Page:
Weevils Destroy Giant Salvinia
in an East Texas Lake

A weevil that feeds exclusively on Salvinia molesta (giant salvinia) has successfully destroyed about 150 acres of the invasive plant on B.A. Steinhagen Lake in East Texas.

Giant salvinia has invaded 17 lakes and other bodies of water in the southeastern U.S. (Dr. Allen Knutson, AgriLife Extension).  TPWD’s Aquatic Habitat Enhancement Program has released more than 112,000 adult weevils into Steinhagen Lake to combat the invasive species.

An effort at Caddo Lake in Northeast Texas aims for similar results. Research is being conducted at a weevil-rearing facility at the U.S. Fish and Wildlife Service’s Caddo Lake National Wildlife Refuge through the Center for Invasive Species Eradication. - Read More.


Invasive Plant Prevention:
Guide to Best Management Practices

"An ounce of prevention is worth a pound of cure", and spread prevention is a first step toward working on weed management.

The California Invasive Plant Council has published two prevention BMP manuals, one for land managers and one for transportation and utility managers
These manuals present a set of voluntary guidelines and ready-to-use checklists to help those managing wildlands to prevent the accidental spread of terrestrial invasive plants.

All books, brochures, and the CD-ROM may be ordered online by printing the order form or by calling 510-843-3902. 
There are print copies available of the land manager manual at $10 each to cover printing costs.

Brown Fir Longhorned Beetle Found in Christmas Decorations!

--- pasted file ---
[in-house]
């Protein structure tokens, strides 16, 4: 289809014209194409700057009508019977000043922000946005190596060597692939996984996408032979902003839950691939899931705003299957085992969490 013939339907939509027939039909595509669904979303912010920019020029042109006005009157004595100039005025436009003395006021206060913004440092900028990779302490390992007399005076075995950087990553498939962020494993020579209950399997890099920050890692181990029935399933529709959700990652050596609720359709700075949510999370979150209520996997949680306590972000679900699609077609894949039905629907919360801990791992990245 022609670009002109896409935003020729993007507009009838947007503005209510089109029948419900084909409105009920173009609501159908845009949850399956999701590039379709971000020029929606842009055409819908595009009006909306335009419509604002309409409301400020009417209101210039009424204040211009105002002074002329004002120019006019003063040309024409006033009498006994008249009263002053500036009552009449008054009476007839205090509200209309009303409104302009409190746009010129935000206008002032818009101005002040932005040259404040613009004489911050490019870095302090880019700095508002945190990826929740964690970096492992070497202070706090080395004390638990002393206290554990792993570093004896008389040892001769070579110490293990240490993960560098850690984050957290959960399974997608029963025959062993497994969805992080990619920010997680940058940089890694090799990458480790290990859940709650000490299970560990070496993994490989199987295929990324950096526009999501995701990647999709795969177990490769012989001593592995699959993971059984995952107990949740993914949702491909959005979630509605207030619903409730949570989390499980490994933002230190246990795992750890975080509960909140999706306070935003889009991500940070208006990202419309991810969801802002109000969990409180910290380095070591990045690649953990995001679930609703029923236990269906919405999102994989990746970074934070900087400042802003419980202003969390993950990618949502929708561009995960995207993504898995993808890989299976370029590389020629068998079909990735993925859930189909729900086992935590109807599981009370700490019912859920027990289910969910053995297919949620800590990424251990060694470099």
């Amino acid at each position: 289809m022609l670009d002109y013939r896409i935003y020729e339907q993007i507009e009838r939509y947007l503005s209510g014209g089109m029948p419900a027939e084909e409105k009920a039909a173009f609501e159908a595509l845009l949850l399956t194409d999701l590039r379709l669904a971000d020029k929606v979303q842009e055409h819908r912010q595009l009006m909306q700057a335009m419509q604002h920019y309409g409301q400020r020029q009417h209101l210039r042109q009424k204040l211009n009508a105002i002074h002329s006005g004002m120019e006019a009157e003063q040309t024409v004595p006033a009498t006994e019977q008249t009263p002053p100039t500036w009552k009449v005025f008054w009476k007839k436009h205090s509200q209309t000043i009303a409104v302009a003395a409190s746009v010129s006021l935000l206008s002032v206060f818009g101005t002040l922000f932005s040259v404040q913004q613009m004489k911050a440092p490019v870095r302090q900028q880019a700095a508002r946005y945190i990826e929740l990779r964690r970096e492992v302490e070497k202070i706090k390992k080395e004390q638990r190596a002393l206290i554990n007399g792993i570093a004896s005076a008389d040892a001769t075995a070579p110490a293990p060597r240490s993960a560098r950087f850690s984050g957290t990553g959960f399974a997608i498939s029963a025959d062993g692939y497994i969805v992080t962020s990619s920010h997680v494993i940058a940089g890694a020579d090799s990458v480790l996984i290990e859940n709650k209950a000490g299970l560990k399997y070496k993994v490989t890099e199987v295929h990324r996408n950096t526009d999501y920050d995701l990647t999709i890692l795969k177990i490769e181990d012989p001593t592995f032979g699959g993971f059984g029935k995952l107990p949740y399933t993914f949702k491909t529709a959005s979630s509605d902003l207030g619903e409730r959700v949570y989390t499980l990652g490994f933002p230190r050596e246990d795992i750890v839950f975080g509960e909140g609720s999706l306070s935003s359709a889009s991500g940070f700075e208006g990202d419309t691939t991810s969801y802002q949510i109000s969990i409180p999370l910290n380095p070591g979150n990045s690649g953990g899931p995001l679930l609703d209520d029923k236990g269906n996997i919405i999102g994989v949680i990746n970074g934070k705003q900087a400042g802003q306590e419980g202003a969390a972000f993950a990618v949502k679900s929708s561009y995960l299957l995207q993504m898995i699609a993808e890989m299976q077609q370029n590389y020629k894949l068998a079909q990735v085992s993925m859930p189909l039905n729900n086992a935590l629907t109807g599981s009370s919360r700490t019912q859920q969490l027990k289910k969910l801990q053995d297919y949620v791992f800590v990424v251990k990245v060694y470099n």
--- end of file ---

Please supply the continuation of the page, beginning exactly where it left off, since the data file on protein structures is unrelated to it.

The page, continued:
One of the Wildflower Center Sentinel Pest Network's "Dirty Dozen" species was found in a Christmas decoration shipment to British Columbia, Canada. A
 B.C. Liquor Distribution Branch will have to destroy $182,000 worth of Christmas decorations imported from China because the shipment was infested with Callidiellum villosulum (brown fir longhorned beetle).

This beetle has also been intercepted in the U.S.  Last year in Baltimore, the U.S. Customs and Border Protection Service found an infested craft shipment from China. The service said these insects “pose a serious threat to our nations forests and to our timber industries, particularly during their voracious larval period.”
- Read More.

BrownFirLHB 2

Pest Watch: Banded Elm Bark Beetle Texas Sightings in 2012

Scolytus schevyrewi (banded elm bark beetle) is native to northern China, Central Asia, and Russia.  It was first discovered in the U.S. in 2003 in Colorado and Utah.  Since then, the beetle has been detected in 21 states, and as of 2012 that includes Texas.  

Currently in the U.S., the beetle has attacked four different species of elms: American, English, Russian, and Rock Elm. In the species home range, it attacks elms, willows, woody plants of the pea family, and potentially species of the rose family.

Severe infestations have killed drought-stressed trees in Colorado, New Mexico and Wyoming.  An additional threat is that it may transport a fungal pathogen causing Ophiostoma novo-ulmi (Dutch elm disease).
More News

Illinois ISAM's Hunt for "Invasive Species Slogans" - Mascot Edition